By Miller Murray
Wonder Woman, a film framed as a flash-back from present day Paris, takes us back to Diana’s (Gal Gadot) origin as the princess of a race of female warriors created by Zeus and designed to protect mankind from the evils of the God of war, Ares.
When Capt. Steve Trevor (Chris Pine) crash lands on the heroine’s hidden island with a breast pocket filled with stolen Nazi secrets and German soldiers in hot pursuit, Diana rises to her perceived destiny as rival to the evils of Ares despite her mother’s protests. Capt. Trevor returns to London with Diana’s help, where her battle armor and unabashed tendencies clash with the ostensibly low hanging fruit that is twentieth century gender roles.
Watching Princess Diana attempt to navigate the streets of London with sword and shield, however, is one of the movie’s more memorable moments. Diana’s hard-headedness soon transforms from a bemusing character trait, however, to her only defining characteristic. As she plunges into the front lines looking for “Ares,” a slew of secondary characters constantly delay Diana’s inevitable confrontation with her childish understanding of good and evil. These characters have barely enough screen time to be established, much less empathized with.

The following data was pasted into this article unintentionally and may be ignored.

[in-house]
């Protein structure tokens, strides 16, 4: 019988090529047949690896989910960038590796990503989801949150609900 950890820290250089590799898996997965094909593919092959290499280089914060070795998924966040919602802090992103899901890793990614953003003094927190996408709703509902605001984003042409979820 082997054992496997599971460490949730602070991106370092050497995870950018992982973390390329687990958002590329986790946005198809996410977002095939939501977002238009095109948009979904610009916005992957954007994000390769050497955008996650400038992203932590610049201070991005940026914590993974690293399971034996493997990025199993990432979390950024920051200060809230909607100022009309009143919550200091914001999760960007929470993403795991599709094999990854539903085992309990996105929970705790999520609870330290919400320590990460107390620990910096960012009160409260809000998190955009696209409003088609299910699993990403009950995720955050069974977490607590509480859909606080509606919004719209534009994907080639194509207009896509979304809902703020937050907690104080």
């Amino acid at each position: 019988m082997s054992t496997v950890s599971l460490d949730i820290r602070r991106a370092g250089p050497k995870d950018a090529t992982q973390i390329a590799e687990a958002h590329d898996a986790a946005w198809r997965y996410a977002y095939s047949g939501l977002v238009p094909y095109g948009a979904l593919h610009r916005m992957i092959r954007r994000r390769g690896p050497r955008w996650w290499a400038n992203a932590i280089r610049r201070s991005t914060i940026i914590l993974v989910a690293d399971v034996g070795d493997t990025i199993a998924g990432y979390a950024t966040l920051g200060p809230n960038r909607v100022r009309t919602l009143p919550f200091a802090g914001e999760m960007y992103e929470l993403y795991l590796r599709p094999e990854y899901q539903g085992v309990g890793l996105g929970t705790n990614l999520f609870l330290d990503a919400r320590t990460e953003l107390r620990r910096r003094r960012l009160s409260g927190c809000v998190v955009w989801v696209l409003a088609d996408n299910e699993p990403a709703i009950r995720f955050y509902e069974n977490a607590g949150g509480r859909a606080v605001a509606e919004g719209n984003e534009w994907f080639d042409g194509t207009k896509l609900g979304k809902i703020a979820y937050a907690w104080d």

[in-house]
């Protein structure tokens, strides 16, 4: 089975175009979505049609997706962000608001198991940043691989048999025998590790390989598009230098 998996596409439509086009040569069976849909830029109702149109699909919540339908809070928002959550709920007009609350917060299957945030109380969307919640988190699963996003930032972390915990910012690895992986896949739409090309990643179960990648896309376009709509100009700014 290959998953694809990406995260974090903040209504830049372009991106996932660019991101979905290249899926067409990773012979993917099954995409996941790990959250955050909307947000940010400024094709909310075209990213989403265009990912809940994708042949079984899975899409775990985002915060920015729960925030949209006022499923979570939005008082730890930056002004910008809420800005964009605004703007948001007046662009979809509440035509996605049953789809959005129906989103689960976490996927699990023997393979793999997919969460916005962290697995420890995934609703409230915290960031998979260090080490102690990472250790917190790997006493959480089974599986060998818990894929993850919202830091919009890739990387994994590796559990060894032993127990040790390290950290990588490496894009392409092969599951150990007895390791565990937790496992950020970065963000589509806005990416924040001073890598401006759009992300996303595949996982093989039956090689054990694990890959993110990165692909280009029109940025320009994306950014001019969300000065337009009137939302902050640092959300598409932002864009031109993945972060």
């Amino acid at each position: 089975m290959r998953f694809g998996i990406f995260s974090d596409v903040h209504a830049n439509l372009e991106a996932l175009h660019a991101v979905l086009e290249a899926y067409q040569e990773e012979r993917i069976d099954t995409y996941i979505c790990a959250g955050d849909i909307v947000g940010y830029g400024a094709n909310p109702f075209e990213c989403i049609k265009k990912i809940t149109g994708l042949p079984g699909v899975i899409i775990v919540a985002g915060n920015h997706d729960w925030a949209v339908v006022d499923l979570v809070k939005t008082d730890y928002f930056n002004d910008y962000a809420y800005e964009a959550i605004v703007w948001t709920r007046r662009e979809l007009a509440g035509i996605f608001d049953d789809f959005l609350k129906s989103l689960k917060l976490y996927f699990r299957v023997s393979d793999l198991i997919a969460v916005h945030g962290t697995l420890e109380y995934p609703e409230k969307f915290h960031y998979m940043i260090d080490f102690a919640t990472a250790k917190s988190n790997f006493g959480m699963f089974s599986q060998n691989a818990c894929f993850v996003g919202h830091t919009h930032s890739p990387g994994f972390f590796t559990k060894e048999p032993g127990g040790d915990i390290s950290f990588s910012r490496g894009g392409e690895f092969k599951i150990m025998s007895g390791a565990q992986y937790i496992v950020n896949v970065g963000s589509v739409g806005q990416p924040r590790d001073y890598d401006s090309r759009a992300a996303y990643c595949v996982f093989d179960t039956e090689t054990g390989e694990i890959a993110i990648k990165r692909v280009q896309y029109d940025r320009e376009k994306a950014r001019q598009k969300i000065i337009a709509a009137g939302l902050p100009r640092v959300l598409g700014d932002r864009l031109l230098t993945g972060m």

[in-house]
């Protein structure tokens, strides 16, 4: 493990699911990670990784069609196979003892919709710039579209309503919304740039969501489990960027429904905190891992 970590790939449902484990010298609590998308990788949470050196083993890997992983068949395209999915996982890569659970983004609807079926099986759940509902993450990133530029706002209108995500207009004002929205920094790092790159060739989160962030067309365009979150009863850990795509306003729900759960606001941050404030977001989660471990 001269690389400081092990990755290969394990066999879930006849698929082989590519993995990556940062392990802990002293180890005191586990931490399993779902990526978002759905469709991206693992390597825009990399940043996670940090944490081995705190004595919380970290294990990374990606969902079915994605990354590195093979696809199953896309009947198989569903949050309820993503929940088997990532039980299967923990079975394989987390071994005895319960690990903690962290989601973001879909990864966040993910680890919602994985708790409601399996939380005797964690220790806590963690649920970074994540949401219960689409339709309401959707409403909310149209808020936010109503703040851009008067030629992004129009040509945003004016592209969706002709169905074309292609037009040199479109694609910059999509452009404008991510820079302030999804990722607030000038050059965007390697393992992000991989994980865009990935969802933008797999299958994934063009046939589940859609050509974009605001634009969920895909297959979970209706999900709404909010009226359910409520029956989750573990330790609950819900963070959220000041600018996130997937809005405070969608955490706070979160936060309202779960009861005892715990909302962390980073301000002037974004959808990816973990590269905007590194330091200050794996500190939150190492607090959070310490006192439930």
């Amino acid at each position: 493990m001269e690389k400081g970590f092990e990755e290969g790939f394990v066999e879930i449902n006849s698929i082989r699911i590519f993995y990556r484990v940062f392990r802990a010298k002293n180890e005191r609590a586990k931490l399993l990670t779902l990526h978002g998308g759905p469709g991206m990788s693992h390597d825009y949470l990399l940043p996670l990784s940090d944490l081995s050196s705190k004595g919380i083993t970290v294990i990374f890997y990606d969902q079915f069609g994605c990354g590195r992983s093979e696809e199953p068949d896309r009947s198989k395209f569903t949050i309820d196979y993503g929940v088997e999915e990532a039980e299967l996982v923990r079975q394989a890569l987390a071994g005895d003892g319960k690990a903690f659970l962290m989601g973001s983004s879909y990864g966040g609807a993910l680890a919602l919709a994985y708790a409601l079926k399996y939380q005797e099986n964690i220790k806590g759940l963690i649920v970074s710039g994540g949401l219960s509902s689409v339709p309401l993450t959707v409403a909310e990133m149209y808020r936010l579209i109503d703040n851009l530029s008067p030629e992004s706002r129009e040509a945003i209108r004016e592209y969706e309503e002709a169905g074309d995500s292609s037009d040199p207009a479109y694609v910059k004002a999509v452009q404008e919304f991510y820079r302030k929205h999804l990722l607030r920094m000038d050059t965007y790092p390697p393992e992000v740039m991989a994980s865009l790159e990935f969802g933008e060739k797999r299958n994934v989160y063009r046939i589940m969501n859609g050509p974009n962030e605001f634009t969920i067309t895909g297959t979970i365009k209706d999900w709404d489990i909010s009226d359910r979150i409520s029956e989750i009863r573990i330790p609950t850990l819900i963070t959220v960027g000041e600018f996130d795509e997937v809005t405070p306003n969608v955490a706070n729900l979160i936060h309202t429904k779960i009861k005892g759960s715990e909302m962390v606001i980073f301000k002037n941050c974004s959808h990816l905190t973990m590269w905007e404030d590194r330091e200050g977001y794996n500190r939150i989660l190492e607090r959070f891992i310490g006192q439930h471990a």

Eventually, Ares’s reveal subverts Diana’s black and white preconceptions of morality, at which point Ares proceeds to summon a giant suit of emphatically evil armor. While the story tends to trip on itself, the fight scenes are spectacular and remain unhindered by the fact that Diana wields a confusing array of weapons and powers.
The final battle showcases a range of stunning visuals, the most beautiful being Diana’s Lasso of Truth. These scenes combine deft choreography with a molten gold visual effect reminiscent of the Sling Ring effect in Dr. Strange. Diana wields, with a tight grip, the massive coil in a flurry, sparking the night air with tendrils of light in contrast to Ares’s matte black armor. In the end (SPOILER) a heart wrenching final score solidifies the fact that Gal Gadot is too hot to cry and Chris Pine is too hot to die. The basest of thrills are nevertheless thrilling.